For the Defendant

Defendant Central

What to Expect:

We understand being on probation can be stressful, especially if it is new to you. We also realize everyone makes mistakes and we are here to help you work through this difficult time. Each probation experience is unique and laws and regulations differ by state, county, and even charge. You can expect to be assigned to a probation officer who will help you through your court ordered requirements. If you need to complete more than just financial obligations, your officer will give you references to local providers.

For the Defendant

Parole Officer's OfficeYour first appointment will most likely be your longest and you will have to fill out some paperwork, confirm your personal information, and go over your requirements with your officer. If you have any questions about your requirements, the first appointment is the place to start asking! We want to make sure you are completely and constantly aware of what you need to do to complete your supervision successfully. JCS Probation Officers are incentivized by getting you through this successfully, not by violations.  They are trained in tolerance and equal opportunity. Nobody will be “out to get you” and many probationers eventually end up appreciating their contact with the probation officers.!

While your probation officer will be happy to help you help yourself you still hold the ultimate responsibility for your success or failure. Read the “Do’s and Don’ts” of reporting below to make sure your experience goes as smoothly as possible.

Do’s of Reporting

  • Be honest with your officer and the court
  • Remember your appointments!
  • Plan to show up 5 – 15 minutes early
  • Document everything that could be related to your probation – we suggest you keep a record of completed requirements, receipts, prescriptions, excuses, etc.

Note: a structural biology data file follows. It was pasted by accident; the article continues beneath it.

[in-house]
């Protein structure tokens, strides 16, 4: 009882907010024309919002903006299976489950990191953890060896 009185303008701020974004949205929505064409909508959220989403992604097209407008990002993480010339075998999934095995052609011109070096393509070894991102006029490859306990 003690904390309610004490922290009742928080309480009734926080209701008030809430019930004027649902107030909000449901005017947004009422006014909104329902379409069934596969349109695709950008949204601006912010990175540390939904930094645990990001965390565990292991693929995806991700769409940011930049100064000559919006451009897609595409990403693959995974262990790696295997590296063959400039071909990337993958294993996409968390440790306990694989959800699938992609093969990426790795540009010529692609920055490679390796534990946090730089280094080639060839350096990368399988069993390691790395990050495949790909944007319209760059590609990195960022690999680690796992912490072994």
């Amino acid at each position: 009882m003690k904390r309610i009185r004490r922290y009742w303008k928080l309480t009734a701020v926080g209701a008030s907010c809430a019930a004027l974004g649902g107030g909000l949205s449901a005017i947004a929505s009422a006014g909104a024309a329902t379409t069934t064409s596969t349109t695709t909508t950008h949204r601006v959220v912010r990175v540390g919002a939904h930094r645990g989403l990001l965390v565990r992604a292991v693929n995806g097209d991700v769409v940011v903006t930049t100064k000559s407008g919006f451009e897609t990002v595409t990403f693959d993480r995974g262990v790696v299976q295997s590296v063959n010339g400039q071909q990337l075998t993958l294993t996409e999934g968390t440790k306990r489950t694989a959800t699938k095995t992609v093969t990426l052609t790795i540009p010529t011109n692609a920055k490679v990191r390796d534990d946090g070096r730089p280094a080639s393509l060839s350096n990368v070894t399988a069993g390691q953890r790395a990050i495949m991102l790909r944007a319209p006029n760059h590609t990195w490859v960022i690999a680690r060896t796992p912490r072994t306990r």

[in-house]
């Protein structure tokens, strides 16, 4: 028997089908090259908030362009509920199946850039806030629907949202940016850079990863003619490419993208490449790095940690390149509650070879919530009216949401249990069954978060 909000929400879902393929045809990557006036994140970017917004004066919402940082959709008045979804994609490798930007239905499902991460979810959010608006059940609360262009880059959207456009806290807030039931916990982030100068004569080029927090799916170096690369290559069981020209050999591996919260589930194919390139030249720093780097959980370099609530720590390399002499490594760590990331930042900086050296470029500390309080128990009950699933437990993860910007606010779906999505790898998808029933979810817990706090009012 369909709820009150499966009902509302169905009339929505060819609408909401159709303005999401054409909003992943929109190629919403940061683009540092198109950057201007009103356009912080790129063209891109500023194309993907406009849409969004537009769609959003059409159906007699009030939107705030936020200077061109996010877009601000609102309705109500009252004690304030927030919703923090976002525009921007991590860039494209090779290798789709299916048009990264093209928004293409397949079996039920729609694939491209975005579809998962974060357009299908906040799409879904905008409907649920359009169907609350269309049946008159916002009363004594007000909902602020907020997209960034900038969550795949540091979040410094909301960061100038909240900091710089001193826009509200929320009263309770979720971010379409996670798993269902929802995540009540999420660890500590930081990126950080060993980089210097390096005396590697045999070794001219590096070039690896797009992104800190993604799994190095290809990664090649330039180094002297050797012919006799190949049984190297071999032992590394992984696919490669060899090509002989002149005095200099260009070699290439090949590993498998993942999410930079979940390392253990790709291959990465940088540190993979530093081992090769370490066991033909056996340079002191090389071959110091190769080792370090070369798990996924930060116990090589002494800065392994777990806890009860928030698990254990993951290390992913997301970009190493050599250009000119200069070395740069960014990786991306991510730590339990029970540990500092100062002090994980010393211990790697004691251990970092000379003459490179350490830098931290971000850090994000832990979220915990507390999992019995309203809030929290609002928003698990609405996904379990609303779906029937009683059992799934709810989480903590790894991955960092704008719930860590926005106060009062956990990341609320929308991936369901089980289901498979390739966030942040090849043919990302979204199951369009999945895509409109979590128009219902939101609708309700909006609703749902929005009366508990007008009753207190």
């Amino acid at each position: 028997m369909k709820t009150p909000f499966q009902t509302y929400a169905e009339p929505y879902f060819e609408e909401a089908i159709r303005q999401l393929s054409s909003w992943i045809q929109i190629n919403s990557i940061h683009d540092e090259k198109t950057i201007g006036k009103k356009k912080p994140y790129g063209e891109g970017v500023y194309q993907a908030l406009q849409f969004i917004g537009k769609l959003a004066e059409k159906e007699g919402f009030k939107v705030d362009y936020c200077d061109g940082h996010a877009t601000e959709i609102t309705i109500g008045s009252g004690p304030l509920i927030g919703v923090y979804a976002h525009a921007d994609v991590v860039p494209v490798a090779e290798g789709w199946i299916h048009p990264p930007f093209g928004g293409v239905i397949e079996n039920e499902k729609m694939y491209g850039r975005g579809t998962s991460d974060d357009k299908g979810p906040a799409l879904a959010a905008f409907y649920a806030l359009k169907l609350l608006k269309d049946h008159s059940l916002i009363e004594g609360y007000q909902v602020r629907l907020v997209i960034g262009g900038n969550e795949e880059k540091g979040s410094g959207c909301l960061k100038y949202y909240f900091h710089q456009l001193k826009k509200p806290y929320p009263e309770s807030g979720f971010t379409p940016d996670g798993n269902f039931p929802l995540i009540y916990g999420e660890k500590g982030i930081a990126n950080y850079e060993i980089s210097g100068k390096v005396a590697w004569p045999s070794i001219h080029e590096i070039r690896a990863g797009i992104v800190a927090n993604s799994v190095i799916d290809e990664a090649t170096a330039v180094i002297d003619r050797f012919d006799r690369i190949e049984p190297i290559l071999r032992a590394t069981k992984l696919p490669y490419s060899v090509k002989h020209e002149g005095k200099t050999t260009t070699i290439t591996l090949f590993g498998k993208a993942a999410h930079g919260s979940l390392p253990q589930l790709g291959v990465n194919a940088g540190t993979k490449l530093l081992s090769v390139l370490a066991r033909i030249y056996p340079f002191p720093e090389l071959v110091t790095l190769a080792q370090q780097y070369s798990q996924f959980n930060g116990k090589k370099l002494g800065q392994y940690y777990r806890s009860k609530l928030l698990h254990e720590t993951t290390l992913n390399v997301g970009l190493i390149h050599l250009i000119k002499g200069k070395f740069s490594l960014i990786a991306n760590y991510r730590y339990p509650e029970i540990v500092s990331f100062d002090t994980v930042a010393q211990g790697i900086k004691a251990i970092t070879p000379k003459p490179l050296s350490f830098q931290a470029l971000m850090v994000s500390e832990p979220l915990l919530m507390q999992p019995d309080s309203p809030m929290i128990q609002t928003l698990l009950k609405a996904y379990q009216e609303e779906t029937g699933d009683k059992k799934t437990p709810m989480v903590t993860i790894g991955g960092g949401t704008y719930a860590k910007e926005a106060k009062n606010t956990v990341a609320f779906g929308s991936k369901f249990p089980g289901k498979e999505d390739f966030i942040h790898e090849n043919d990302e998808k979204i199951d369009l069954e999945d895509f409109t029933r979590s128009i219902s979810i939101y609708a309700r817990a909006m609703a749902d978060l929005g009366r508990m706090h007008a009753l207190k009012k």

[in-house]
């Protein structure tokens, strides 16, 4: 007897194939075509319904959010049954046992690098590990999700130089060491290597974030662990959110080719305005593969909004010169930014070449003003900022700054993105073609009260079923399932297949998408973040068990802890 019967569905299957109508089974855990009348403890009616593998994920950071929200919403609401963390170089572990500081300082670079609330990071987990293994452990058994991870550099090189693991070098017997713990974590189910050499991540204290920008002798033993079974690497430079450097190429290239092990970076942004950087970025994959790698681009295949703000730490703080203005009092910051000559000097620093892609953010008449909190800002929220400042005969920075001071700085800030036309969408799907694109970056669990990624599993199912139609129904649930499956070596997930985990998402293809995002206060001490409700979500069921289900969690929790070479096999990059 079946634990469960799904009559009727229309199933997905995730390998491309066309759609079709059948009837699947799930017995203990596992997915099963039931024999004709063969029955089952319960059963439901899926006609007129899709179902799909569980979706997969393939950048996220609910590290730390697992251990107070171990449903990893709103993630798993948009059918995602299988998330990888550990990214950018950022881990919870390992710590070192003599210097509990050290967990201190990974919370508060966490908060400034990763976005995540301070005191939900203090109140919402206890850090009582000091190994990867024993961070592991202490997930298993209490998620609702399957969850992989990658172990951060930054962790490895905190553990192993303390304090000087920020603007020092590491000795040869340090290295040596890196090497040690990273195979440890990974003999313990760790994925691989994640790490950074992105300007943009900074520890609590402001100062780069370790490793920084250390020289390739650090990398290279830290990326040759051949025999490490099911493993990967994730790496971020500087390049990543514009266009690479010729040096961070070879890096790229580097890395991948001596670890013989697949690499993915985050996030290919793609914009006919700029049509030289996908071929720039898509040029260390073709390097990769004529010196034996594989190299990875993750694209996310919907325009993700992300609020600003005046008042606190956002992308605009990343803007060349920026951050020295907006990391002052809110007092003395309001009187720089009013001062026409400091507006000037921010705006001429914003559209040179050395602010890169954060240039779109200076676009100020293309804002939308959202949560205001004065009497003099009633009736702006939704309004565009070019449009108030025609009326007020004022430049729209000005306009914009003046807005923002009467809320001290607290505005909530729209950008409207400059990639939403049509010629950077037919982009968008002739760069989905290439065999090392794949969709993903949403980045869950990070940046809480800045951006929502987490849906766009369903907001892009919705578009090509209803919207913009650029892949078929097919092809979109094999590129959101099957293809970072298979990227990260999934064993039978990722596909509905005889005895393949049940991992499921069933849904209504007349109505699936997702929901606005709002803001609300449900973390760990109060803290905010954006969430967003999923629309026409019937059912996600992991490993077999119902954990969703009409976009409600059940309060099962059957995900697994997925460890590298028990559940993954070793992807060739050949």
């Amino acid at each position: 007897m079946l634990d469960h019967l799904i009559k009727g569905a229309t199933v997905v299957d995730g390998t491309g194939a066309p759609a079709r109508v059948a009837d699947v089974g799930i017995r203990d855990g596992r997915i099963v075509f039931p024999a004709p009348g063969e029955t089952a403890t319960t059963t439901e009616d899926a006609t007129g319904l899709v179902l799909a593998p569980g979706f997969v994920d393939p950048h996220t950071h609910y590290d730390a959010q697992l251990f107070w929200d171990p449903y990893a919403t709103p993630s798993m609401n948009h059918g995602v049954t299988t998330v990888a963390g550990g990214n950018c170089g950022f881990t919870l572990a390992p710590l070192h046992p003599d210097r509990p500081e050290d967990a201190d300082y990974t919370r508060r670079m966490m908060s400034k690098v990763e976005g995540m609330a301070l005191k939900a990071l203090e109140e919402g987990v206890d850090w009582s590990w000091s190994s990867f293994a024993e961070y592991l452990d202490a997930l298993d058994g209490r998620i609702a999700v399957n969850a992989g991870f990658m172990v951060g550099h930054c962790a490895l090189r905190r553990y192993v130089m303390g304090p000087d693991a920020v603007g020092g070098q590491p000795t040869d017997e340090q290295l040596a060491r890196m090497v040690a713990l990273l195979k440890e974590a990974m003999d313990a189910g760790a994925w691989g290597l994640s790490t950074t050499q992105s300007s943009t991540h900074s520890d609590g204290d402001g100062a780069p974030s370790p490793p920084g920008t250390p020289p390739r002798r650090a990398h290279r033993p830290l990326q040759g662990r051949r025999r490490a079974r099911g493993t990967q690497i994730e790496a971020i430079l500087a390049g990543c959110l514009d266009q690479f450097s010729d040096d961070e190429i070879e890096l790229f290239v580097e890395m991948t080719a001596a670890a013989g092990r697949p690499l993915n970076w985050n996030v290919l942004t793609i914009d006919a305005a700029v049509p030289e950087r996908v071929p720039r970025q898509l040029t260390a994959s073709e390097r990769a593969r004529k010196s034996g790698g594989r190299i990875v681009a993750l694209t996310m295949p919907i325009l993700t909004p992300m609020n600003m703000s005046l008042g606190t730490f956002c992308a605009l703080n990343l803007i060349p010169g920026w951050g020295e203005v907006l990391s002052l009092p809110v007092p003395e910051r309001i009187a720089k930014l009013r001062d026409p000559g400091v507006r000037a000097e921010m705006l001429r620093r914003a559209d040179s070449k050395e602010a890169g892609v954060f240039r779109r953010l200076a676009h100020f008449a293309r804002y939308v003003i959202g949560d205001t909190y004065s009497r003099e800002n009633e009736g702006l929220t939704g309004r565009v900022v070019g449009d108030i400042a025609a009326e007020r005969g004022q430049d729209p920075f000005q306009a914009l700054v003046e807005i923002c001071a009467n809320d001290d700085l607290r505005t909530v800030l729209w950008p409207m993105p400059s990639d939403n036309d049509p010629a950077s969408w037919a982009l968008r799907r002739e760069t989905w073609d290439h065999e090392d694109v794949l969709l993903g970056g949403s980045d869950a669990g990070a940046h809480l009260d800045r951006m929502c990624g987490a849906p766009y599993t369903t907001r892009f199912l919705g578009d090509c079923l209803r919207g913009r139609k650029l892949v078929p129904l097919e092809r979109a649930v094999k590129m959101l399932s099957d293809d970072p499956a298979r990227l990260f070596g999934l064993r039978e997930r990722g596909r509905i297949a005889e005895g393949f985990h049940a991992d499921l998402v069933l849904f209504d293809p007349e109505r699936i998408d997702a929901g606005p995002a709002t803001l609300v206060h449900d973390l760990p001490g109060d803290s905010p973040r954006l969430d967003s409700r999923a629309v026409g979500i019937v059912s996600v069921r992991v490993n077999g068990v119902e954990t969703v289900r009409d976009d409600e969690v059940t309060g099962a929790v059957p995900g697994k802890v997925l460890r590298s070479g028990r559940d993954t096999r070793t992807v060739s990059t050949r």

• Report early or call your officer at least 24 hours before an appointment if you know you will need to reschedule. Otherwise your officer is obligated to count you as a “no show” if you fail to report.
  • Ask questions if you are unsure of ANYTHING
  • Discuss any concerns or needs related to your probation with your officer
  • Be aware of your requirements and when they are due
  • Pay with cash or money order (unless you were told otherwise during your intake appointment)
  • Expect you could be drug tested

Don’ts of Reporting

  • Lie to your probation officer or the court
  • Forget to update your contact information with your officer as soon as it changes
  • Fall out of contact with your probation officer
  • Report without shoes or a shirt
  • Cover your face with sunglasses, hoods, or hats
  • Become confrontational – problems are much easier to solve with your officer if you both remain calm
  • Seek legal advice from your probation officer – it is not legal for them to provide it. Please check with a public defender, law library, or retain private council for legal matters.
  • Expect to be able get everything done in the last few weeks, we have seen such attempts fail over and over again
  • Be too shy or nervous – your officer is here to help you